New Kid on the Bike
An alum discovers New York during COVID
by Harrison Corthell-Wood (’18)
In Spring of 2020, after finishing the first year of my master’s degree at Columbia, I had big plans for my first Broadway show, joining the Actors’ Equity Association, and making strides in my career in commercial theatre. Then, on March 12, the theatre industry went on hiatus. I was without work as my industry crumbled around me. During this time, a climbing buddy of mine was trying to convince me to take up cycling again. When I moved to New York, I sold my bike to another Westminster alum. The sport is always one I wanted to try seriously—and it’s not serious until you’re wearing Lycra. So, like many things lately, I thought: why the hell not? I serendipitously invested in a 2020 Specialized Allez in January and, as of writing this, I have ridden approximately 3,000 miles through Manhattan, Brooklyn, the Bronx, and New Jersey.
Cycling has become a saving grace during the pandemic, providing me a transportation alternative to the subway as well as giving me a chance to explore the city in ways I would not have been able to prior to the pandemic. In some ways this New York State PAUSE, as Governor Cuomo has branded it, has been a blessing; letting me explore the usually crowded streets with unparalleled confidence and curiosity.
On bike, I am able to see how neighborhoods flow into one another; which avenues become which roads; and how the geometry of the George Washington Bridge takes a big bite out of the quiet residential neighborhood of Washington Heights and turns it (for about 15 blocks) into a hellscape of concrete, highway debris, and litter. In contrast though, right below the bridge, Riverside Park begins. In typical New York fashion, this hellscape is married with nature and history featuring the likes of the Little Red Lighthouse, all within one square mile.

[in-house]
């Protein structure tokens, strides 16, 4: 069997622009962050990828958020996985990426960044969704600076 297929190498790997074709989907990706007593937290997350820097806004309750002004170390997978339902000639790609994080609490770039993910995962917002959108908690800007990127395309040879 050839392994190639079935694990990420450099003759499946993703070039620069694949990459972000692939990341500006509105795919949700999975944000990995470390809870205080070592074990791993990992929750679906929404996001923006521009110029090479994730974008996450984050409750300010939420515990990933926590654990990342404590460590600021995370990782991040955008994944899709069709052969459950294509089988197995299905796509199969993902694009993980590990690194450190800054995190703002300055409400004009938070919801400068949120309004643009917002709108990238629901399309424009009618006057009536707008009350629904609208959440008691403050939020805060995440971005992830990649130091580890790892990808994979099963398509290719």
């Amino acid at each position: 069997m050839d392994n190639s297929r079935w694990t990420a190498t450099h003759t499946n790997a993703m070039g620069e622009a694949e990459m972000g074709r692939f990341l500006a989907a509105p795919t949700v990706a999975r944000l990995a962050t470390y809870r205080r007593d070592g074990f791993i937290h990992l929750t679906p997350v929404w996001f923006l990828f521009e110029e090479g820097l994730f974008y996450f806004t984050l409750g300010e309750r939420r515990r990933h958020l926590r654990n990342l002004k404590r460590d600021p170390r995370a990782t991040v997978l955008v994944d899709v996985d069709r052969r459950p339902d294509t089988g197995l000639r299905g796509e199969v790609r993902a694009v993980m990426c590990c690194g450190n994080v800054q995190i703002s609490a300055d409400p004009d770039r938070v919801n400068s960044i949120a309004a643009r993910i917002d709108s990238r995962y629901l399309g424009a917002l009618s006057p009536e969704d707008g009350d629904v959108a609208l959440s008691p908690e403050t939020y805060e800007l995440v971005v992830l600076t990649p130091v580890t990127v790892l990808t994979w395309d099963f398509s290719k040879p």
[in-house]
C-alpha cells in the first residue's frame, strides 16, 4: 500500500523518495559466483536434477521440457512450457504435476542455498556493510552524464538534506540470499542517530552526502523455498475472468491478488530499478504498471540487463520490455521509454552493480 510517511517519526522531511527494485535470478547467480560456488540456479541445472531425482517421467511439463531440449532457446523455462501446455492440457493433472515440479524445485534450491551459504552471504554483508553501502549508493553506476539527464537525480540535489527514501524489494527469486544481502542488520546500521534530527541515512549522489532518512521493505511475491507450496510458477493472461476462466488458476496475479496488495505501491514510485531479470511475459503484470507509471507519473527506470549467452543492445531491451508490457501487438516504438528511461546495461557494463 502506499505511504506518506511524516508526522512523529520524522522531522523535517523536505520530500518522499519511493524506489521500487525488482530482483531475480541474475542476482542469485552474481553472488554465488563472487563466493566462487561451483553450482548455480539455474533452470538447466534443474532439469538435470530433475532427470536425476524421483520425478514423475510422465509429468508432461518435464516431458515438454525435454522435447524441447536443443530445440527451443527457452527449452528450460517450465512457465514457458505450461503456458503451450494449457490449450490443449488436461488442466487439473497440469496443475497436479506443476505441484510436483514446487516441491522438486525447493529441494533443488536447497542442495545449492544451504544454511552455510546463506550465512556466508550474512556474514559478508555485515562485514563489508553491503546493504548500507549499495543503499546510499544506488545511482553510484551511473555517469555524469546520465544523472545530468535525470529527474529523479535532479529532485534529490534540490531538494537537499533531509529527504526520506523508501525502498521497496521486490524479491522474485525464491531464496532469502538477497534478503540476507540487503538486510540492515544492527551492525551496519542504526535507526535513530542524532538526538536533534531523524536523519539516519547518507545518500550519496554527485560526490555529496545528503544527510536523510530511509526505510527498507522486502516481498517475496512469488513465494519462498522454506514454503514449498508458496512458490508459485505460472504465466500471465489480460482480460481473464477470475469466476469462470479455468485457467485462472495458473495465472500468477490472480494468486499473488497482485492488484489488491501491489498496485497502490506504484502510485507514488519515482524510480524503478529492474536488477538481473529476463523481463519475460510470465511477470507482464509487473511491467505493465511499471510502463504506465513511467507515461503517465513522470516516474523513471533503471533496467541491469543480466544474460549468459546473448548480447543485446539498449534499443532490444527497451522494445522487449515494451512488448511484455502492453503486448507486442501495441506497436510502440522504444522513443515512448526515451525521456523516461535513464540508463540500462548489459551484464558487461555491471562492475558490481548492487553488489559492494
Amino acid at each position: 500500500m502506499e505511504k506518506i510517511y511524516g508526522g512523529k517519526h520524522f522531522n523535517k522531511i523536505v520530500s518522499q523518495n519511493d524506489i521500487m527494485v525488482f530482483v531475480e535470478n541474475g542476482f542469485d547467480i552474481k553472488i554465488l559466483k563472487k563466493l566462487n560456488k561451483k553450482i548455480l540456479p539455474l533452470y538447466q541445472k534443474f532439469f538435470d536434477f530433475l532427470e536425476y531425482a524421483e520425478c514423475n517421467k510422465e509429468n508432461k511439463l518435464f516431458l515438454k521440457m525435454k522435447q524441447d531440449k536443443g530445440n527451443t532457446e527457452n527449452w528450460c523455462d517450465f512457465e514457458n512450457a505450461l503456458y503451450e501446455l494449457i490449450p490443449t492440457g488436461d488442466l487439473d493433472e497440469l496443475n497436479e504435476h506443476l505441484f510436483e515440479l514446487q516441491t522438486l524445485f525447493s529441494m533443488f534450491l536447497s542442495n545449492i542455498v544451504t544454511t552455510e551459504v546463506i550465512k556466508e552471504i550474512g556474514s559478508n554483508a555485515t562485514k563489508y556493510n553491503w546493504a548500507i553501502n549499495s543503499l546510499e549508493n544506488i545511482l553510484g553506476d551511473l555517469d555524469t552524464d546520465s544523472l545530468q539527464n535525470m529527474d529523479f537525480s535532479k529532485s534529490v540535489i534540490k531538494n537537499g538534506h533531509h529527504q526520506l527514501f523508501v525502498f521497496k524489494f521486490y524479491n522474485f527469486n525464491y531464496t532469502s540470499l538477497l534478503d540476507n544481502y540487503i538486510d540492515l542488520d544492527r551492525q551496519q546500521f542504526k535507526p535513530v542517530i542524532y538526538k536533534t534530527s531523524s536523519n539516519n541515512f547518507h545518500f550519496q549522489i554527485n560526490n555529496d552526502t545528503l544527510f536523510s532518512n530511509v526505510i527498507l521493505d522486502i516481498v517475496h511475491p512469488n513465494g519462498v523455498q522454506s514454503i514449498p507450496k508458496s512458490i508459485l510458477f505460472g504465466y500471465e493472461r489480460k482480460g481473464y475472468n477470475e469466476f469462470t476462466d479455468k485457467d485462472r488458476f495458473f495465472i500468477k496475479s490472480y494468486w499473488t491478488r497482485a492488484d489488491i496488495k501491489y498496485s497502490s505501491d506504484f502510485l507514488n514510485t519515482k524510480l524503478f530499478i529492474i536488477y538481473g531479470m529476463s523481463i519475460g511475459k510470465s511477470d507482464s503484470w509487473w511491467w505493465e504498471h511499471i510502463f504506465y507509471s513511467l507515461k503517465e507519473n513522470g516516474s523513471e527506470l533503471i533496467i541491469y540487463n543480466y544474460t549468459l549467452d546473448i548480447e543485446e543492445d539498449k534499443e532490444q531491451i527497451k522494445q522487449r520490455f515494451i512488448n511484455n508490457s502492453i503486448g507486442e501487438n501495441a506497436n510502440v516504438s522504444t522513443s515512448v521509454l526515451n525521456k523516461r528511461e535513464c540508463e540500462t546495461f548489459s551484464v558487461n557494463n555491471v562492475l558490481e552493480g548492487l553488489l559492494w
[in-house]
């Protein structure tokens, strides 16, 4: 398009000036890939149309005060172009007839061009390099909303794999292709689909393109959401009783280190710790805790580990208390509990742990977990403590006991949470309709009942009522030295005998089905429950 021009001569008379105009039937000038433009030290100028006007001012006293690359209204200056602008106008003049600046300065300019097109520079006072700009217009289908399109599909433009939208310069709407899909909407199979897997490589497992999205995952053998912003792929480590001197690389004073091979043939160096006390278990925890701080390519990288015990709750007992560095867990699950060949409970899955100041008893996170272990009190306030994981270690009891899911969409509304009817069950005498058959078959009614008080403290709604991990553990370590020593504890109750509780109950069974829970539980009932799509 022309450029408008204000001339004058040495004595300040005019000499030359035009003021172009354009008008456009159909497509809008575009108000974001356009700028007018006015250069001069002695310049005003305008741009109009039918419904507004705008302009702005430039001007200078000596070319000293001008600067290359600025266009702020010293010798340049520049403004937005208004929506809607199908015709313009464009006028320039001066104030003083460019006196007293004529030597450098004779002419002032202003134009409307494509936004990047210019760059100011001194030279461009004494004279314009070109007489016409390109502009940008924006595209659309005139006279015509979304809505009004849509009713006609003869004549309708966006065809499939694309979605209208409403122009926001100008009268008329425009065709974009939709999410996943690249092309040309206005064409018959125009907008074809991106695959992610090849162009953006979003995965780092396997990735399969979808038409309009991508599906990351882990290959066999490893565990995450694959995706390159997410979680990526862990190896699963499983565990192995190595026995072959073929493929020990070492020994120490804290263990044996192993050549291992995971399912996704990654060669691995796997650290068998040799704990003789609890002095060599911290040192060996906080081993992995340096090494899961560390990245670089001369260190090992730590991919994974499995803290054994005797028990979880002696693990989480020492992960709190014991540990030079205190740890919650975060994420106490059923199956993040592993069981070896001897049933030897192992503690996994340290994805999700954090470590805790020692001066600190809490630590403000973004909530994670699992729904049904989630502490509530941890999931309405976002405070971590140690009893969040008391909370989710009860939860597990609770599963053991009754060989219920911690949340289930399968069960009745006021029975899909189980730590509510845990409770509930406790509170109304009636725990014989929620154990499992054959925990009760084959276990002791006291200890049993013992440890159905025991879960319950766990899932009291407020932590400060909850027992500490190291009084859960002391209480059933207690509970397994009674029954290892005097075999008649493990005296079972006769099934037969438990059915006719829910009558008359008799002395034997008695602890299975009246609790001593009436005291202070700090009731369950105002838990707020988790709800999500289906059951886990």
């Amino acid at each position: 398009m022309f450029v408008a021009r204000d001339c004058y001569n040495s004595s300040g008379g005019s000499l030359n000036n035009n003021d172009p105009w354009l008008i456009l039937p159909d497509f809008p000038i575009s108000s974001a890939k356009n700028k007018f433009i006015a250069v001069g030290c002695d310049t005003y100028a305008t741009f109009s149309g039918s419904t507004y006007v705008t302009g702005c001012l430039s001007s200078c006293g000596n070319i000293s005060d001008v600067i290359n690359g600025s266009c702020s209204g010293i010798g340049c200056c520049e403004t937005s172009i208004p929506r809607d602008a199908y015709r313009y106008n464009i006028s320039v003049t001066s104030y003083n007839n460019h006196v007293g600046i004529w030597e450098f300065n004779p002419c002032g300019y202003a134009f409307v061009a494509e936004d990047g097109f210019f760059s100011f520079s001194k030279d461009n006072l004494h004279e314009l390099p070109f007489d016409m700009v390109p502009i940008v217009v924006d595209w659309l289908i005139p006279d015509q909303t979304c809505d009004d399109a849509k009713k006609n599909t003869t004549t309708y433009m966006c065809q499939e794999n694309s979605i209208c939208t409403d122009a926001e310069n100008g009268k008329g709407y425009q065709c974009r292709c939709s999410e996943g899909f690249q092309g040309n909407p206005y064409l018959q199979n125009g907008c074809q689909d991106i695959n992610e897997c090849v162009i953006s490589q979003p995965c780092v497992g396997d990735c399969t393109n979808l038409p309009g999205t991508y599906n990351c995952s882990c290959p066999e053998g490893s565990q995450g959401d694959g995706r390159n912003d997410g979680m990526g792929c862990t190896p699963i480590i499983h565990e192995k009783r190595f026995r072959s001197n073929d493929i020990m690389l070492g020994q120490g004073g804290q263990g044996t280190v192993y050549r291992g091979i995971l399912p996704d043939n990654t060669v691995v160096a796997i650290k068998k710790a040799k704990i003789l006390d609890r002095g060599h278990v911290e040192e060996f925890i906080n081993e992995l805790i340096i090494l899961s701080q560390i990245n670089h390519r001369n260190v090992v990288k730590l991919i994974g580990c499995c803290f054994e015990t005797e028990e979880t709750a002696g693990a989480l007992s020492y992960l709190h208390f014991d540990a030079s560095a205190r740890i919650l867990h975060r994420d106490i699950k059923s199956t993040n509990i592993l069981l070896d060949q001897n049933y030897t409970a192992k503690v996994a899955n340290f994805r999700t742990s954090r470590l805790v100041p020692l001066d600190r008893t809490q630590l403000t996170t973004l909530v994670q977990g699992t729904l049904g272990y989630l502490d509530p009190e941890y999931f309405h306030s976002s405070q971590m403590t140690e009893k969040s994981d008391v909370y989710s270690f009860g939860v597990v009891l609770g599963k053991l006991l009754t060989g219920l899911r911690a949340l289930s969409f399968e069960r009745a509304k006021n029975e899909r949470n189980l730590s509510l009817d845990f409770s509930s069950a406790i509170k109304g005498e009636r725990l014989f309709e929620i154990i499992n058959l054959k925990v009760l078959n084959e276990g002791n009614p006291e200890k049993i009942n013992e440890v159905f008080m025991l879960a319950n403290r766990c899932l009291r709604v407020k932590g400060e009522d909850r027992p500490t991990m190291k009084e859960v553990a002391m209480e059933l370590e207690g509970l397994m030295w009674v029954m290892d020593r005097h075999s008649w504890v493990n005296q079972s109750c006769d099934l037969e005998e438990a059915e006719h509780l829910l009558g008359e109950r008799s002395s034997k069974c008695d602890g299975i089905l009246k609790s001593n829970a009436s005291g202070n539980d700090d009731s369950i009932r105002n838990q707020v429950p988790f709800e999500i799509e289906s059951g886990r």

I ventured into the Bronx for my first time in April. Crossing the Broadway Bridge to the north, I was transported into what felt like a suburb. Gone were the skyscrapers and concrete of Manhattan, replaced by lawns, backyards, driveways, and garages. Presumptively quieted by the outbreak, this surreal transportation destroyed all of my privileged preconceptions of the Bronx, and my husband and I are now considering moving there. Following Broadway north, I found Van Cortland Park and escaped into the woods for a few hours. On gravel trails, up and down hills, I felt like I was in Millcreek Canyon again. This is all within five miles of my apartment in the Washington Heights neighborhood of Manhattan.
While this sport is giving me ways to appreciate the grit of my new city and its commune with nature, cycling also helps me participate in protests at my own pace. The lynching of George Floyd, Breonna Taylor, and our other Black, Indigenous, and people of color community members have upended New York’s tolerance for this violence. Westminster has given me the critical thinking skills to not only question these systems of privilege and injustice, but also the gall to stand up (on my bike) with fellow New Yorkers for what is right.
New York City is a magical place but, during these times of COVID, it is easy to resign to pity, defeatism, and the void. My time in Salt Lake City and at Westminster taught me that getting outside, getting active, and doing the work of an activist is how you take care of yourself and your community in times of strife. We are living in unprecedented times in this country, but when I get out on my bike I feel just a little bit better. Sometimes, that’s all one can hope for.
Harrison Corthell-Wood majored in theatre and graduated from Westminster College in 2018. He also participated in the college’s Outdoor Education Leadership Program, where he developed his love and appreciation for being in nature. Harrison is currently pursuing a master of fine arts at Columbia University.
About the Westminster Review
The Westminster Review is Westminster University’s bi-annual alumni magazine that is distributed to alumni and community members. Each issue aims to keep alumni updated on campus current events and highlights the accomplishments of current students, professors, and Westminster alum.